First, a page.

Iran acknowledges open case into vanished former FBI agent

Twelve years ago, former FBI agent Robert Levinson disappeared during an unauthorized CIA mission to Iran.

Tehran has always denied any knowledge of his disappearance but now, for the first time, it’s acknowledging that a case regarding Robert Levinson has been ongoing before its Revolutionary Court.

The United States is offering a $US 25 million reward for information about the longest-held hostage in US history.

Guest: Christine Levinson, wife of former FBI agent Robert Levinson

Producer: Linda LoPresti

UN group says Iran has an ‘on going case’ in court regarding missing American Robert Levinson

Updated 9:40 PM ET, Fri November 8, 2019

(CNN) A United Nations working group says Iran’s Justice Department has acknowledged that there is “an on going case in the Public Prosecution and Revolutionary Court of Tehran” for former FBI agent Robert Levinson.

The claim was made by the United Nations Working Group on Enforced or Involuntary Disappearances and was provided to the Levinson family. Levinson’s family had asked the UN working group to investigate Levinson’s 2007 disappearance in Iran.
“The Government reported that: According to the last statement of Tehran’s Justice Department, Mr. Robert Alan Levinson has an on going case in the Public Prosecution and Revolutionary Court of Tehran,” the group said, according to a joint statement from Levinson’s family that was provided to CNN.
Levinson’s family is hoping the report constitutes the first acknowledgment from the Iranians that Levinson is in the Islamic Republic. Iranian officials have previously refused to say that he was ever in Iran, claiming there was no proof. Levinson became the longest-held US citizen in US history in February 2016.
The claim comes just days after the State Department’s Rewards for Justice Program advertised up to $20 million for information leading to Levinson’s safe location, recovery and return.
According to State Department officials, Levinson traveled to Kish Island in Iran in March 2007. He was in the Middle East to investigate cigarette smuggling on behalf of a client and, during the visit, met with American fugitive Dawud Salahuddin, who remains the last person to acknowledge seeing Levinson on the day of his disappearance.
Levinson worked as an FBI agent from the 1970s until retiring in 1998, when he came a private investigator. He was a contractor for the CIA at the time of his disappearance.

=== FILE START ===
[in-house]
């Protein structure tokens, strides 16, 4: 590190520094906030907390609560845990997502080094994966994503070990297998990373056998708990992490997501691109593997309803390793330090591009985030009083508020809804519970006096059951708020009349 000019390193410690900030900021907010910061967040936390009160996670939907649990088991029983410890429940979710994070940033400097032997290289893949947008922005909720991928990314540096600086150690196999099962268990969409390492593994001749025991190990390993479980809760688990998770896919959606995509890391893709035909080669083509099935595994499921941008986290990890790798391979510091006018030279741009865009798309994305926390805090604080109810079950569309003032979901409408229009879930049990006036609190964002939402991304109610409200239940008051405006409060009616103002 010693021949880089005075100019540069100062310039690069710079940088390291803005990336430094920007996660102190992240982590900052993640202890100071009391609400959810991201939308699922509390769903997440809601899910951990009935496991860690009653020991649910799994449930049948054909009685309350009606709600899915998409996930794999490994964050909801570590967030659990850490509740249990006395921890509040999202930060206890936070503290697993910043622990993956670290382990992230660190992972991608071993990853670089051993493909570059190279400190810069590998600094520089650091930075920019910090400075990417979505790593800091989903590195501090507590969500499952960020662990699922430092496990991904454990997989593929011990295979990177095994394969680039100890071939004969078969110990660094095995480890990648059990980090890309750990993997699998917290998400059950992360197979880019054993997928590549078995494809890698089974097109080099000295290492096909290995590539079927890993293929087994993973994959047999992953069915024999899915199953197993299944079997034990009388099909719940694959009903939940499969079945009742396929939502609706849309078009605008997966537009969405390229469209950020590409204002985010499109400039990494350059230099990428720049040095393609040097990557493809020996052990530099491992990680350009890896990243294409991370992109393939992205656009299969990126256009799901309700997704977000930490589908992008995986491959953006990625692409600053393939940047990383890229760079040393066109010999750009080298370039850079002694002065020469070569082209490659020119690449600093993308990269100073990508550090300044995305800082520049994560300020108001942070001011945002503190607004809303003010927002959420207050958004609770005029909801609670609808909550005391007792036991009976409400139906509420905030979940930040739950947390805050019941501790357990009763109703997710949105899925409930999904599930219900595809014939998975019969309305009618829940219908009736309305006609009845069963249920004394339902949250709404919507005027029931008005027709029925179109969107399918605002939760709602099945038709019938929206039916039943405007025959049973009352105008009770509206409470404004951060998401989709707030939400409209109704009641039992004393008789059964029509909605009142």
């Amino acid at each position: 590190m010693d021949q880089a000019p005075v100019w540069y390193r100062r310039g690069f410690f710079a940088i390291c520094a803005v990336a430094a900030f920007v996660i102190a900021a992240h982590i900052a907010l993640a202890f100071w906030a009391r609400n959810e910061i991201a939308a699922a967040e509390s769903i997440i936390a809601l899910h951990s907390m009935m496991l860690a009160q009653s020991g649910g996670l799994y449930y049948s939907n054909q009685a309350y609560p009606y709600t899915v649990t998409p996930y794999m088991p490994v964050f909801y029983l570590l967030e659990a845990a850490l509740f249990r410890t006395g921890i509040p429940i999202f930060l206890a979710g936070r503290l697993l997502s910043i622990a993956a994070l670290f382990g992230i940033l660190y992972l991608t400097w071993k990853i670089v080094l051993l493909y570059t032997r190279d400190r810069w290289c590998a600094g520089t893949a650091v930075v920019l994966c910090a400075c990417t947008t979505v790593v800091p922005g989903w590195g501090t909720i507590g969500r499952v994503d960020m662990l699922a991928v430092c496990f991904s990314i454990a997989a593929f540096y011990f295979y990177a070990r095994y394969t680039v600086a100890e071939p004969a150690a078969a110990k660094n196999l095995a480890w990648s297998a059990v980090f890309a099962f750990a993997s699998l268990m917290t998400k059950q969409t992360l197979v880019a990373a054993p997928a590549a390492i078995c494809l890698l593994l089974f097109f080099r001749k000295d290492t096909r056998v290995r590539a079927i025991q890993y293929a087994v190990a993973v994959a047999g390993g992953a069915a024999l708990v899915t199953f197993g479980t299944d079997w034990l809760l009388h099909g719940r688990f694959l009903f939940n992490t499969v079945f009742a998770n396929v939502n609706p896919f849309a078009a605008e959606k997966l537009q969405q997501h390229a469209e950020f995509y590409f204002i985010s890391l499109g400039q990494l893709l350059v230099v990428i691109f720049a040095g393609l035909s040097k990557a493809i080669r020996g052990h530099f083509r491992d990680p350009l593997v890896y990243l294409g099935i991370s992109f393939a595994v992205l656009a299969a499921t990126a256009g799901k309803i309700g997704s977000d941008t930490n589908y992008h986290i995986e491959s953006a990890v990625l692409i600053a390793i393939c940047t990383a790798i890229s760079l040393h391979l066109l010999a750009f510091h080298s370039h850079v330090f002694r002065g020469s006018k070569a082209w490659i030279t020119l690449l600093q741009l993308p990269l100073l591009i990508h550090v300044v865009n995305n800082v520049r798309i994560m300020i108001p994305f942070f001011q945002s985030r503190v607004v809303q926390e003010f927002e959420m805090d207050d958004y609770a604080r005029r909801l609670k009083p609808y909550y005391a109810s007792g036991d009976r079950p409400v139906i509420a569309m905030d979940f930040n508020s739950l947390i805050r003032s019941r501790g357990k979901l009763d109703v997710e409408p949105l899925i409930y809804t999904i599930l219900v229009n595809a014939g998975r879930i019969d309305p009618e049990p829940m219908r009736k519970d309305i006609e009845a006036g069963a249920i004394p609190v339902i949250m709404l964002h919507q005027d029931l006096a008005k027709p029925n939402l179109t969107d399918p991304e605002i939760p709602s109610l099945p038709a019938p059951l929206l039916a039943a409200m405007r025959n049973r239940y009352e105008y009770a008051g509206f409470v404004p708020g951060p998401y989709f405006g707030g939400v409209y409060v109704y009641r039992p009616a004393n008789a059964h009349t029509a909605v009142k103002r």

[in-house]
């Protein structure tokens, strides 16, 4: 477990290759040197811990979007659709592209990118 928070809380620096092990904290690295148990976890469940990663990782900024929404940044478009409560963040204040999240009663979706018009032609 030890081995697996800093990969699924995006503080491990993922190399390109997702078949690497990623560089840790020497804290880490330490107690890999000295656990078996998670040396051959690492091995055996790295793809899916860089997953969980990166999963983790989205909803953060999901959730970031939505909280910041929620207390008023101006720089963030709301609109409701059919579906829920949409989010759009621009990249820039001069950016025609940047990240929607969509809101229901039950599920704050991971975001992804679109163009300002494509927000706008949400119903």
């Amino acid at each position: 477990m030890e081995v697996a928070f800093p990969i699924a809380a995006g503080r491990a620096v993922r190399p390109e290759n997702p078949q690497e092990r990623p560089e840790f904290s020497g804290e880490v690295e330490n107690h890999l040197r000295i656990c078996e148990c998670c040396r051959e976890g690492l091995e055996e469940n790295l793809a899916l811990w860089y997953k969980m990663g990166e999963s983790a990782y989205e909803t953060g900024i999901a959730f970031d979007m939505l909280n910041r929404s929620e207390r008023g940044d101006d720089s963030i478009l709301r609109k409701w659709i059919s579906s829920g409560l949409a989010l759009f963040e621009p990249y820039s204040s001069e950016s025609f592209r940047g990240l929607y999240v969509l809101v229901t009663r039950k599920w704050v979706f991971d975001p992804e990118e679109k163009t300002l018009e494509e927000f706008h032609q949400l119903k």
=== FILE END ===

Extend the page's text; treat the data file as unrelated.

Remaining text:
Salahuddin told Time magazine that Iranian security officials had detained the two, but — while Salahuddin was released the following day — Levinson has not been seen since.
The statement from the Levinson family said Iran has notified their Iranian lawyer and the United Nations that there is indeed an open case in its courts regarding Levinson, but charges remain unclear.
“Iran has told our Iranian lawyer and the UN that it has an open case in its Judiciary about our husband and father. We want to know, what are the charges?” the family said in the statement. “If there are charges — something we have never heard — he has served more than 12-and-a-half years and paid whatever penalty. This is also confirmation of what an Iranian government media outlet — Press TV Iran — first reported in April 2007; that Bob Levinson was picked up by local security forces. It is time for Iran to end this charade and send him home.”
Until this point, the Iranians have not ever acknowledged that Levinson was in their country, let alone in custody.
In 2010, then-Iranian President Mahmoud Ahmadinejad told CNN, “They told me (Levinson) was in Iran, and of course the question came up in my mind, what was an American intelligence officer doing in Iran … an individual is lost, how are we supposed to find him among 7 billion people spread across the globe? What we can do is assist, help and cooperate, which we have been doing, and we are doing … as a humanitarian gesture and action.”
In 2013, Ahmadinejad’s successor — Hassan Rouhani — also denied Levinson was in the country, saying, “We have no news of him. We do not know where he is.”
In 2014, Minister of Foreign Affairs Mohammad Javad Zarif told CNN’s Jim Sciutto that there was no proof that Levinson was ever in Iran.